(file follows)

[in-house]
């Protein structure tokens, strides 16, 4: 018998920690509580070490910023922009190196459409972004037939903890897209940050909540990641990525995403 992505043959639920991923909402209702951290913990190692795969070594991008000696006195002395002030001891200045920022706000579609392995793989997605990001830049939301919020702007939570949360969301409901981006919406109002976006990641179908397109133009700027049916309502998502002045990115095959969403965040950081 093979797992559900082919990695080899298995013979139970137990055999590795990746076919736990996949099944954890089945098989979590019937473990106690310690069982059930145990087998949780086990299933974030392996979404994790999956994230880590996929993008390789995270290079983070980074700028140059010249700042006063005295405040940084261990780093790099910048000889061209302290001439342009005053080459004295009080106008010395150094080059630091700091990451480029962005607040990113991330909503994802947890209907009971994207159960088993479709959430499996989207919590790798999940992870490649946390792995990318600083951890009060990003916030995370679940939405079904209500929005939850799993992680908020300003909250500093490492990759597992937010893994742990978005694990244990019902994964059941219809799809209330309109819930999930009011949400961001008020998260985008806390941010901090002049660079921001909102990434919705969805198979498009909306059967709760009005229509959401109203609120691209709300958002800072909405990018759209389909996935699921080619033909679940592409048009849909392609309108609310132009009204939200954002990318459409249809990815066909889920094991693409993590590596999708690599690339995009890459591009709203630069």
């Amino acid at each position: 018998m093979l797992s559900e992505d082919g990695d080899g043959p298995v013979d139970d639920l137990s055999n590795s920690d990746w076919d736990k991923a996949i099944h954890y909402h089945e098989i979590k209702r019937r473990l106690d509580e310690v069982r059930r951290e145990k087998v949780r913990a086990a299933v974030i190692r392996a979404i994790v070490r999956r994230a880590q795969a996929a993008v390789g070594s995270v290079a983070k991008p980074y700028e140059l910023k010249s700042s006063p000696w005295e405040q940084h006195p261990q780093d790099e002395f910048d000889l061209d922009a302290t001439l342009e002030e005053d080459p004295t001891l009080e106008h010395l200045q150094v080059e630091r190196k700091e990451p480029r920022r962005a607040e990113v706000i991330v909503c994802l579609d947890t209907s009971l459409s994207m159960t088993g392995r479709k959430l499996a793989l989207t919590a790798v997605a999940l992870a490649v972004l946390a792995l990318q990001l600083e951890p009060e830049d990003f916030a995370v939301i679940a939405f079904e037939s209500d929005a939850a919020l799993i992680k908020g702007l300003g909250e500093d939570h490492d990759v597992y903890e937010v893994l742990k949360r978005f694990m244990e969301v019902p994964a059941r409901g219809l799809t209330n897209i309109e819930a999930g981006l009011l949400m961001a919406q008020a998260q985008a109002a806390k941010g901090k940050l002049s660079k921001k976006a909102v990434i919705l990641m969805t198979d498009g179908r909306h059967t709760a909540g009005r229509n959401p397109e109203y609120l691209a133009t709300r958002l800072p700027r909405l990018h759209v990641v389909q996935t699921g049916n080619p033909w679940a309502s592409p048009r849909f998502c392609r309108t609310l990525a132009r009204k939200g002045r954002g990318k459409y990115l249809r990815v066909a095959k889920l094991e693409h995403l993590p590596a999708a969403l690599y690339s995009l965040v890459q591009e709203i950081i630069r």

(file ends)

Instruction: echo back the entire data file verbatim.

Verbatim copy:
[in-house]
């Protein structure tokens, strides 16, 4: 018998920690509580070490910023922009190196459409972004037939903890897209940050909540990641990525995403 992505043959639920991923909402209702951290913990190692795969070594991008000696006195002395002030001891200045920022706000579609392995793989997605990001830049939301919020702007939570949360969301409901981006919406109002976006990641179908397109133009700027049916309502998502002045990115095959969403965040950081 093979797992559900082919990695080899298995013979139970137990055999590795990746076919736990996949099944954890089945098989979590019937473990106690310690069982059930145990087998949780086990299933974030392996979404994790999956994230880590996929993008390789995270290079983070980074700028140059010249700042006063005295405040940084261990780093790099910048000889061209302290001439342009005053080459004295009080106008010395150094080059630091700091990451480029962005607040990113991330909503994802947890209907009971994207159960088993479709959430499996989207919590790798999940992870490649946390792995990318600083951890009060990003916030995370679940939405079904209500929005939850799993992680908020300003909250500093490492990759597992937010893994742990978005694990244990019902994964059941219809799809209330309109819930999930009011949400961001008020998260985008806390941010901090002049660079921001909102990434919705969805198979498009909306059967709760009005229509959401109203609120691209709300958002800072909405990018759209389909996935699921080619033909679940592409048009849909392609309108609310132009009204939200954002990318459409249809990815066909889920094991693409993590590596999708690599690339995009890459591009709203630069």
């Amino acid at each position: 018998m093979l797992s559900e992505d082919g990695d080899g043959p298995v013979d139970d639920l137990s055999n590795s920690d990746w076919d736990k991923a996949i099944h954890y909402h089945e098989i979590k209702r019937r473990l106690d509580e310690v069982r059930r951290e145990k087998v949780r913990a086990a299933v974030i190692r392996a979404i994790v070490r999956r994230a880590q795969a996929a993008v390789g070594s995270v290079a983070k991008p980074y700028e140059l910023k010249s700042s006063p000696w005295e405040q940084h006195p261990q780093d790099e002395f910048d000889l061209d922009a302290t001439l342009e002030e005053d080459p004295t001891l009080e106008h010395l200045q150094v080059e630091r190196k700091e990451p480029r920022r962005a607040e990113v706000i991330v909503c994802l579609d947890t209907s009971l459409s994207m159960t088993g392995r479709k959430l499996a793989l989207t919590a790798v997605a999940l992870a490649v972004l946390a792995l990318q990001l600083e951890p009060e830049d990003f916030a995370v939301i679940a939405f079904e037939s209500d929005a939850a919020l799993i992680k908020g702007l300003g909250e500093d939570h490492d990759v597992y903890e937010v893994l742990k949360r978005f694990m244990e969301v019902p994964a059941r409901g219809l799809t209330n897209i309109e819930a999930g981006l009011l949400m961001a919406q008020a998260q985008a109002a806390k941010g901090k940050l002049s660079k921001k976006a909102v990434i919705l990641m969805t198979d498009g179908r909306h059967t709760a909540g009005r229509n959401p397109e109203y609120l691209a133009t709300r958002l800072p700027r909405l990018h759209v990641v389909q996935t699921g049916n080619p033909w679940a309502s592409p048009r849909f998502c392609r309108t609310l990525a132009r009204k939200g002045r954002g990318k459409y990115l249809r990815v066909a095959k889920l094991e693409h995403l993590p590596a999708a969403l690599y690339s995009l965040v890459q591009e709203i950081i630069r």